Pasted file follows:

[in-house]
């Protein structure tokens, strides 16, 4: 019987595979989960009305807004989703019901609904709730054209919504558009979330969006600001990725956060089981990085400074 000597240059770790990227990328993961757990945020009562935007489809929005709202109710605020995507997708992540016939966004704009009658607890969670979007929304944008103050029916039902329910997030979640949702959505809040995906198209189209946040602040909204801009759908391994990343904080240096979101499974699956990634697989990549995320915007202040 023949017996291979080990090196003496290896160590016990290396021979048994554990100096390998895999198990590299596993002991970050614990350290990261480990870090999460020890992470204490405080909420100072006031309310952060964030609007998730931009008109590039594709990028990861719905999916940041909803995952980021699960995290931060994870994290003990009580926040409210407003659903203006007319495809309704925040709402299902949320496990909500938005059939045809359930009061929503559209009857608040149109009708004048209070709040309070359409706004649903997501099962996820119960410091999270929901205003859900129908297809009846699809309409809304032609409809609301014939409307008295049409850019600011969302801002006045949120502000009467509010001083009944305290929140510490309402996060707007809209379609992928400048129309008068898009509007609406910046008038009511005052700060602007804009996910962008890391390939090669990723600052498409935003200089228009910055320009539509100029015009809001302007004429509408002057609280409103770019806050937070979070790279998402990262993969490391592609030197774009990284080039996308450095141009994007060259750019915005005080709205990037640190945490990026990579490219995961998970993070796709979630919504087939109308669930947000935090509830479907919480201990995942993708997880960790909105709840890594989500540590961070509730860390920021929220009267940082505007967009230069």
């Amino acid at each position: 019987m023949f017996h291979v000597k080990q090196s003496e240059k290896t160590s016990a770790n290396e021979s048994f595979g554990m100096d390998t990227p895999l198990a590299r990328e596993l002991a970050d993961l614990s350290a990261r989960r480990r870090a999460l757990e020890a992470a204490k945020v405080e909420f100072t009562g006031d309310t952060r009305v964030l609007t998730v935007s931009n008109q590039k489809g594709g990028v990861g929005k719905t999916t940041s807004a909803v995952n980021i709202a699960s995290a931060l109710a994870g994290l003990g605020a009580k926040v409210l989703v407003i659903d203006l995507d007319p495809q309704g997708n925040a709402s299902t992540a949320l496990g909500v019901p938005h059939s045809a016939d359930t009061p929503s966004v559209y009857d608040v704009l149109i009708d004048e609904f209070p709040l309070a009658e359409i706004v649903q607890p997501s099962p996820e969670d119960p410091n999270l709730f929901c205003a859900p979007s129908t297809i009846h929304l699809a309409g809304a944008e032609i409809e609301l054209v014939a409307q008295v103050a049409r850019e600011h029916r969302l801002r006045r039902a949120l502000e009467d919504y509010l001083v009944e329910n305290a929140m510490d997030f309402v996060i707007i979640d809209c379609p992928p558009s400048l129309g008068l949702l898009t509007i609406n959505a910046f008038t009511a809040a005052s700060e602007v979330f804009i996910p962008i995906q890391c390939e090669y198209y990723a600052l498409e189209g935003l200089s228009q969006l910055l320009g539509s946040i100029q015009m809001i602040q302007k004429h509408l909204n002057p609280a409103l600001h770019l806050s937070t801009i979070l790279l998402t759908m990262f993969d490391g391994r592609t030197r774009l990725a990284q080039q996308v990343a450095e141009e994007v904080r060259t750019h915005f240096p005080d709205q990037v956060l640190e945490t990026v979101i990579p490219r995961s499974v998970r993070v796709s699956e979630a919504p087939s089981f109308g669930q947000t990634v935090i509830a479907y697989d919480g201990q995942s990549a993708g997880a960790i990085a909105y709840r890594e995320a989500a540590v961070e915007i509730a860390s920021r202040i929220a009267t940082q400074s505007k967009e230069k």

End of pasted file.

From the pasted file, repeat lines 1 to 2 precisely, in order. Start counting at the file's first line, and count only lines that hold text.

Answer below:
[in-house]
């Protein structure tokens, strides 16, 4: 019987595979989960009305807004989703019901609904709730054209919504558009979330969006600001990725956060089981990085400074 000597240059770790990227990328993961757990945020009562935007489809929005709202109710605020995507997708992540016939966004704009009658607890969670979007929304944008103050029916039902329910997030979640949702959505809040995906198209189209946040602040909204801009759908391994990343904080240096979101499974699956990634697989990549995320915007202040 023949017996291979080990090196003496290896160590016990290396021979048994554990100096390998895999198990590299596993002991970050614990350290990261480990870090999460020890992470204490405080909420100072006031309310952060964030609007998730931009008109590039594709990028990861719905999916940041909803995952980021699960995290931060994870994290003990009580926040409210407003659903203006007319495809309704925040709402299902949320496990909500938005059939045809359930009061929503559209009857608040149109009708004048209070709040309070359409706004649903997501099962996820119960410091999270929901205003859900129908297809009846699809309409809304032609409809609301014939409307008295049409850019600011969302801002006045949120502000009467509010001083009944305290929140510490309402996060707007809209379609992928400048129309008068898009509007609406910046008038009511005052700060602007804009996910962008890391390939090669990723600052498409935003200089228009910055320009539509100029015009809001302007004429509408002057609280409103770019806050937070979070790279998402990262993969490391592609030197774009990284080039996308450095141009994007060259750019915005005080709205990037640190945490990026990579490219995961998970993070796709979630919504087939109308669930947000935090509830479907919480201990995942993708997880960790909105709840890594989500540590961070509730860390920021929220009267940082505007967009230069």